Excuse Number Two: There’s only so many times you can write about starting seedlings, which is what I’d planned to write about this week. The thing is – I’ve written about starting seedlings before and before that and then I wrote about seed starting mediums. So instead of wasting my time and yours, check out those links. That said, I will probably never run out of things to say that have to do with a Kid Friendly Organic Life. And just in case you’re wondering, here’s one of my Sophie's Choice seedlings  coming along:

Wednesday, February 18, 2015

How to Save LOTS of Money and Bring a Little Summer to Your Winter!

This is your two minute warning, or actually, your four month warning.

It’s time to start the petunias!

Okay, maybe you're not concerned. Maybe, like I’ve been told by at least one reader, you skip the garden posts on this blog. Fine. I take no offense. Really. I’ll just pick up my trusty trowel and slink away.

But for the rest of you – aren’t you itching for a little summer? Or more importantly, do you spend much too much money on annuals each summer? Have you ever purchased happy little seed packets of annual flowers, only to be disappointed when all they produce is leaves and die before a proper bloom can happen?

We are such suckers for a pretty picture. I gave up on the seeds years ago and started buying flats of annuals instead. It ate at me, though, because they cost a fortune and I am nothing if not a skin-flint. Yet I could never resist, especially the wave petunias.

Petunias are happy flowers, and better yet, they’re resilient. The perfect flower for the easily distracted gardener. They can look nearly dead one day, but a little splash of water and they offer a dozen more trumpet-blooms within hours.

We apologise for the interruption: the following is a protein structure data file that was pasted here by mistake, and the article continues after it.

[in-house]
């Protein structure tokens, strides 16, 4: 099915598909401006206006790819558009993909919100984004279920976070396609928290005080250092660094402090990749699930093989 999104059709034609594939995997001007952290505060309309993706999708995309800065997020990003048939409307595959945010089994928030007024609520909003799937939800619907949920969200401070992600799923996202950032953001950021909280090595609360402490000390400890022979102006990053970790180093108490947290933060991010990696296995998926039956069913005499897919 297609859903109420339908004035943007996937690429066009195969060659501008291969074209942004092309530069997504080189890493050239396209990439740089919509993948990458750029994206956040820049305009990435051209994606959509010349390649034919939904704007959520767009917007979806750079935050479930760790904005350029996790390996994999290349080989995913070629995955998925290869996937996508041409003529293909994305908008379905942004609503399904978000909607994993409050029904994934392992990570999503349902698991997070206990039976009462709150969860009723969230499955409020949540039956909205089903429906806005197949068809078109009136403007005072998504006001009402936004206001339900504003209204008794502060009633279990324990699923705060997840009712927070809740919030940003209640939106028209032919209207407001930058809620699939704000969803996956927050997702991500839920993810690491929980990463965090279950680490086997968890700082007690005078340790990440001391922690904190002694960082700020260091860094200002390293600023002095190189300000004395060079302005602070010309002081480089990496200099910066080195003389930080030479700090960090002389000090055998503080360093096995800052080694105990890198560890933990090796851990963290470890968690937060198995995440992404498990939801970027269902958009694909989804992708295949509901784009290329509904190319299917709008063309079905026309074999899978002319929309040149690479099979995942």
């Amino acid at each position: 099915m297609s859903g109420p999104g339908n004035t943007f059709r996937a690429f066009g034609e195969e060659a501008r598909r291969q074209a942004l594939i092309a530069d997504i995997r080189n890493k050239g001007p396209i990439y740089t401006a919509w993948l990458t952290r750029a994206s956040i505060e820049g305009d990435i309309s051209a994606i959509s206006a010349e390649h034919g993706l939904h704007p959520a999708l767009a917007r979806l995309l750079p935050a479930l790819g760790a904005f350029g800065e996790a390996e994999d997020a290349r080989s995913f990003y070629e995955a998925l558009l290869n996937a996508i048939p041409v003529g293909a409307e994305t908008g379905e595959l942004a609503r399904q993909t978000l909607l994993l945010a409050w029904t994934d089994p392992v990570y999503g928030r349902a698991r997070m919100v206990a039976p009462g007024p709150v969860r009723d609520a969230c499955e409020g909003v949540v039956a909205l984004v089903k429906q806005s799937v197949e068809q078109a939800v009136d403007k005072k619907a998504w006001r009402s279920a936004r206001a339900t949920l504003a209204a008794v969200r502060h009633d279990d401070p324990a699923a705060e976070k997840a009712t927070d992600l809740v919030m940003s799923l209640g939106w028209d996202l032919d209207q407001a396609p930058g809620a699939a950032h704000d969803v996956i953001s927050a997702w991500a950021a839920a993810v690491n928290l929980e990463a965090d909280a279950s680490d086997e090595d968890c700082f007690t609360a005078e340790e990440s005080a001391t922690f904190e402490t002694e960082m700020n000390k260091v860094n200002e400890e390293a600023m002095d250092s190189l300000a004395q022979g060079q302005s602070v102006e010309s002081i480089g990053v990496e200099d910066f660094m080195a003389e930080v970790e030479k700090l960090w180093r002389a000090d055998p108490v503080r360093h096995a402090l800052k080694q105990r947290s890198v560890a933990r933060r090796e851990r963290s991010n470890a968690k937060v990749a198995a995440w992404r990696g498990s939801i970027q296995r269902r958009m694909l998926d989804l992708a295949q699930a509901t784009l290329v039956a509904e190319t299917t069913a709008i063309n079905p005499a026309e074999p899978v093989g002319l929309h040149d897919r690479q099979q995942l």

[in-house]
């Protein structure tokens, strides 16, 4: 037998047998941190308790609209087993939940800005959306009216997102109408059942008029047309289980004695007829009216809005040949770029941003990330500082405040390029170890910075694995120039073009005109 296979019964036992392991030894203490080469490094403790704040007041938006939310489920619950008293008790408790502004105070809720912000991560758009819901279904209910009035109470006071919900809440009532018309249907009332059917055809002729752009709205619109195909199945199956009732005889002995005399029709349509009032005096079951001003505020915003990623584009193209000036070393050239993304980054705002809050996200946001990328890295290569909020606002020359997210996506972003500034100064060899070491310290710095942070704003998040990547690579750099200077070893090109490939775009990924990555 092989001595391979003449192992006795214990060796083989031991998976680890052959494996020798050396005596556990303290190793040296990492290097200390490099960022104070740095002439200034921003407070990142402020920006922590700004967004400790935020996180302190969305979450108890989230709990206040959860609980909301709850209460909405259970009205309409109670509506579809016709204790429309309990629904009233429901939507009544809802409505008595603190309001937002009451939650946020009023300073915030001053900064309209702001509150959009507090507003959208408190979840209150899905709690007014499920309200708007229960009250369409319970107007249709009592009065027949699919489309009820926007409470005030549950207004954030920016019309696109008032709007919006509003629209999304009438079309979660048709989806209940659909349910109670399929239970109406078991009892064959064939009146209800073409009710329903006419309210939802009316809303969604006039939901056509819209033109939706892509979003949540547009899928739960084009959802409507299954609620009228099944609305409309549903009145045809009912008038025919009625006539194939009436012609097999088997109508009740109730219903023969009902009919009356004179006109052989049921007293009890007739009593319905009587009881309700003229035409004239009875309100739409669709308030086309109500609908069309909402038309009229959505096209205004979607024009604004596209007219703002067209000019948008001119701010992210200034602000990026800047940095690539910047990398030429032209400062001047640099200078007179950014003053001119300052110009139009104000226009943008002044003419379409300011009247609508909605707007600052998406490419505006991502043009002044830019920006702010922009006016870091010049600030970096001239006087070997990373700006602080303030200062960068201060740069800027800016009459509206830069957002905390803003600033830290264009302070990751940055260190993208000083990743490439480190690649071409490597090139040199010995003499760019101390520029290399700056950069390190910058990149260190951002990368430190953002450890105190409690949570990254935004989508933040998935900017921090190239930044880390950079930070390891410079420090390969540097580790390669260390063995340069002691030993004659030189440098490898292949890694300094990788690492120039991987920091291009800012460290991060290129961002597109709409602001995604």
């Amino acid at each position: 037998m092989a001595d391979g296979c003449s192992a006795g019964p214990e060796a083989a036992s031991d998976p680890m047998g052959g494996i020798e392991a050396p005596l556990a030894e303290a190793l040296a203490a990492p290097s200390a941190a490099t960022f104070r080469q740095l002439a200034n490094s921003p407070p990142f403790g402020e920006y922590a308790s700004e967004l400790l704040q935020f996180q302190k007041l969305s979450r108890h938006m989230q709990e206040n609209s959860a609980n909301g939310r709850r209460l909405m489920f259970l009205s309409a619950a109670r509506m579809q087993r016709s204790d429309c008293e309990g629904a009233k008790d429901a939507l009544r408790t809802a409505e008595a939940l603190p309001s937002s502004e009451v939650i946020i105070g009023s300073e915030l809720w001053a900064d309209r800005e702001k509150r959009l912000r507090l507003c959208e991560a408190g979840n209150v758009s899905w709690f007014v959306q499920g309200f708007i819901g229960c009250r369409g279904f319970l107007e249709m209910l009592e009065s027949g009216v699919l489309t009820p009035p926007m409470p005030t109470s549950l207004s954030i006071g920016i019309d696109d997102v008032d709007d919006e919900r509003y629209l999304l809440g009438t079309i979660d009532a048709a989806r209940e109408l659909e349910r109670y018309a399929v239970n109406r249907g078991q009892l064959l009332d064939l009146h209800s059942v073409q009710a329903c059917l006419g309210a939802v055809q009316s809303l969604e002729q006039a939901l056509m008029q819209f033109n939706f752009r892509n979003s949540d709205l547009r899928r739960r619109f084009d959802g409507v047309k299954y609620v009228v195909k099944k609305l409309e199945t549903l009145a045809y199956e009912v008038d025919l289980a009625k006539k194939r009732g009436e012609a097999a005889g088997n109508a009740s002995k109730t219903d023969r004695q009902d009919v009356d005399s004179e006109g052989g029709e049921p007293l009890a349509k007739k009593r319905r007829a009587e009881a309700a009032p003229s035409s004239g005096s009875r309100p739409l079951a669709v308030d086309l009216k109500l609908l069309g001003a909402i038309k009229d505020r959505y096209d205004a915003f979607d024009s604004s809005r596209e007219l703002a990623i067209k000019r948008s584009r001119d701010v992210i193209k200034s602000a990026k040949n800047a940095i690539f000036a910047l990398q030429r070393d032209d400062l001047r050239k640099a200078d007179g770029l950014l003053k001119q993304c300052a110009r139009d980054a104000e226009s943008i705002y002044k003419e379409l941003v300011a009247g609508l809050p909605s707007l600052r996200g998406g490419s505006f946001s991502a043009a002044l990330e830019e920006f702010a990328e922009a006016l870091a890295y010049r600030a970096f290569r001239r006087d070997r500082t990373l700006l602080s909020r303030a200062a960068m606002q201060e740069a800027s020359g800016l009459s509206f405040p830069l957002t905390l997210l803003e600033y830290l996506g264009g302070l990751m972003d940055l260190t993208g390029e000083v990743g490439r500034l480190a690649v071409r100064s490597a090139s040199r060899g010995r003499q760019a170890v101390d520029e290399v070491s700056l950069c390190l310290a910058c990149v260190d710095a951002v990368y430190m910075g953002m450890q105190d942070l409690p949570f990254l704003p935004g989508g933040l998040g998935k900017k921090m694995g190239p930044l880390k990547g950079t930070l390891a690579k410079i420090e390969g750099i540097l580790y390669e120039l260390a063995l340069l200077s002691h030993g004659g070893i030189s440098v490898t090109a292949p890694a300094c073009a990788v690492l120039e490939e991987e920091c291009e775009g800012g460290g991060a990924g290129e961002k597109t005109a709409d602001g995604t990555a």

They’re worth the price tag, right? Maybe. But what if you didn’t have to pay it? What if you could grow wave petunias from seeds? Instead of paying $5-8 for one wave petunia, what if you could pay $1.75 for eight? You can. But you need to get started.

 There’s really only one trick to growing your own gorgeous wave petunias from inexpensive seeds, like mine….

Thursday, February 5, 2015

The Wonders of Tumeric (or How I Fooled My Family)

Tumeric is everywhere. I can’t get away from it.

My mother-in-law was here visiting for two weeks and she told me how she takes it daily for her arthritis. I took a pottery class last week and the teacher said the same thing. I can’t open a magazine without seeing mention of it and many of the blogs and websites I follow fall over themselves to fawn over it.

To be honest, turmeric is new to me. I hadn’t heard of it until it started turning up in processed food as a natural coloring to replaced artificial colors. It’s bright mustard yellow. I could sort of remember seeing it in Indian food recipes. I’m not a big fan of Indian food, so the tiny little jar of turmeric I found in the back of my cupboard was from the original set of herbs I got at a wedding shower 20 years ago. I opened it and sniffed, but it smelled like the plastic jar it was in.

So I stopped by one of my favorite sources for spices (Park Street Pantry) and bought a fresh jar in a glass container. 
But what do I do with it? And what’s so great about it?

Tumeric is a tropical plant. It grows from root cuttings, not seeds and takes 250 days to harvest! It won’t stand for temperatures below 65 degrees, so that leaves out New Freedom, PA so I guess there will be no forthcoming post How-to-grow-your-own-tumeric-and-make-a-million (It’s the top selling herbal supplement as of press time).